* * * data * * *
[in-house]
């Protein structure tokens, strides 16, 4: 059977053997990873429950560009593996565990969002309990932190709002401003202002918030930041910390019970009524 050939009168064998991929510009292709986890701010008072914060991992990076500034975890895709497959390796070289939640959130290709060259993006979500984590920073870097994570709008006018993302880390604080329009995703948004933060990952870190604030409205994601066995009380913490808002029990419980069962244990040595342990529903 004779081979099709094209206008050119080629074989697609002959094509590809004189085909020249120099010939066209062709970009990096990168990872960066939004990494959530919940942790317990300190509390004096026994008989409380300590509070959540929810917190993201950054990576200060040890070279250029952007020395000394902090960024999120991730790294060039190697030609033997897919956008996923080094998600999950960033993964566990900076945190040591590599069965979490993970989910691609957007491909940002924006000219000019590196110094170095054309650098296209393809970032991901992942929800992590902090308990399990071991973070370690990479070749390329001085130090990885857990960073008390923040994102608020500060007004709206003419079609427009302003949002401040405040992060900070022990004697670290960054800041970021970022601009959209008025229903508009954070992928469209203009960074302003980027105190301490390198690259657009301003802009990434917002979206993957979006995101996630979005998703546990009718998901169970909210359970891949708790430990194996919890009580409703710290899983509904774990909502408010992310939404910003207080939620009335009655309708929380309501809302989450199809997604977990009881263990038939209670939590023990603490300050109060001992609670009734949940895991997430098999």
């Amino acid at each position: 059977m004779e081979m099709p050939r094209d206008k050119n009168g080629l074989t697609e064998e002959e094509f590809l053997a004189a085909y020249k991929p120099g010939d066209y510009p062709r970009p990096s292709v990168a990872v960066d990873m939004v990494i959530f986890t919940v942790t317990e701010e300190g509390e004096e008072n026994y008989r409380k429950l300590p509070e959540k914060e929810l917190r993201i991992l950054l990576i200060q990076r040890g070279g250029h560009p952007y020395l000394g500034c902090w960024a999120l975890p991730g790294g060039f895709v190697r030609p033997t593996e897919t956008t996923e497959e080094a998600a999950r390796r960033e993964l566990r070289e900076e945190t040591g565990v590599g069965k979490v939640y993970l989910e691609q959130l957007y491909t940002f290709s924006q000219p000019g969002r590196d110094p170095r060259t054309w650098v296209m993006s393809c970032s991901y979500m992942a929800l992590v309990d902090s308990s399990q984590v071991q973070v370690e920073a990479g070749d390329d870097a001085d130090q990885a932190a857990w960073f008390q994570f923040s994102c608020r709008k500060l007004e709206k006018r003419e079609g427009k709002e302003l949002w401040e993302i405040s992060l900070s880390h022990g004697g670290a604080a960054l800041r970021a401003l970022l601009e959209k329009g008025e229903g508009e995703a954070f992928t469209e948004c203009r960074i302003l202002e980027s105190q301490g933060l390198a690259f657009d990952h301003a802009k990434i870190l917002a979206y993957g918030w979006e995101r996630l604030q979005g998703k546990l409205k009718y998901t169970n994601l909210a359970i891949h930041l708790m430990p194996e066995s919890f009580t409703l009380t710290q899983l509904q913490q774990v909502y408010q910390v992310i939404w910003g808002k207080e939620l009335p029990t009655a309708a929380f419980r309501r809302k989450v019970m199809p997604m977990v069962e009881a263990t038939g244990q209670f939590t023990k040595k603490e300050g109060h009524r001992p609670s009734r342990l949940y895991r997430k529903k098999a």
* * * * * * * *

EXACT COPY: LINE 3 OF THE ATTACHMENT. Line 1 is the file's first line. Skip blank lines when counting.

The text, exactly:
């Amino acid at each position: 059977m004779e081979m099709p050939r094209d206008k050119n009168g080629l074989t697609e064998e002959e094509f590809l053997a004189a085909y020249k991929p120099g010939d066209y510009p062709r970009p990096s292709v990168a990872v960066d990873m939004v990494i959530f986890t919940v942790t317990e701010e300190g509390e004096e008072n026994y008989r409380k429950l300590p509070e959540k914060e929810l917190r993201i991992l950054l990576i200060q990076r040890g070279g250029h560009p952007y020395l000394g500034c902090w960024a999120l975890p991730g790294g060039f895709v190697r030609p033997t593996e897919t956008t996923e497959e080094a998600a999950r390796r960033e993964l566990r070289e900076e945190t040591g565990v590599g069965k979490v939640y993970l989910e691609q959130l957007y491909t940002f290709s924006q000219p000019g969002r590196d110094p170095r060259t054309w650098v296209m993006s393809c970032s991901y979500m992942a929800l992590v309990d902090s308990s399990q984590v071991q973070v370690e920073a990479g070749d390329d870097a001085d130090q990885a932190a857990w960073f008390q994570f923040s994102c608020r709008k500060l007004e709206k006018r003419e079609g427009k709002e302003l949002w401040e993302i405040s992060l900070s880390h022990g004697g670290a604080a960054l800041r970021a401003l970022l601009e959209k329009g008025e229903g508009e995703a954070f992928t469209e948004c203009r960074i302003l202002e980027s105190q301490g933060l390198a690259f657009d990952h301003a802009k990434i870190l917002a979206y993957g918030w979006e995101r996630l604030q979005g998703k546990l409205k009718y998901t169970n994601l909210a359970i891949h930041l708790m430990p194996e066995s919890f009580t409703l009380t710290q899983l509904q913490q774990v909502y408010q910390v992310i939404w910003g808002k207080e939620l009335p029990t009655a309708a929380f419980r309501r809302k989450v019970m199809p997604m977990v069962e009881a263990t038939g244990q209670f939590t023990k040595k603490e300050g109060h009524r001992p609670s009734r342990l949940y895991r997430k529903k098999a």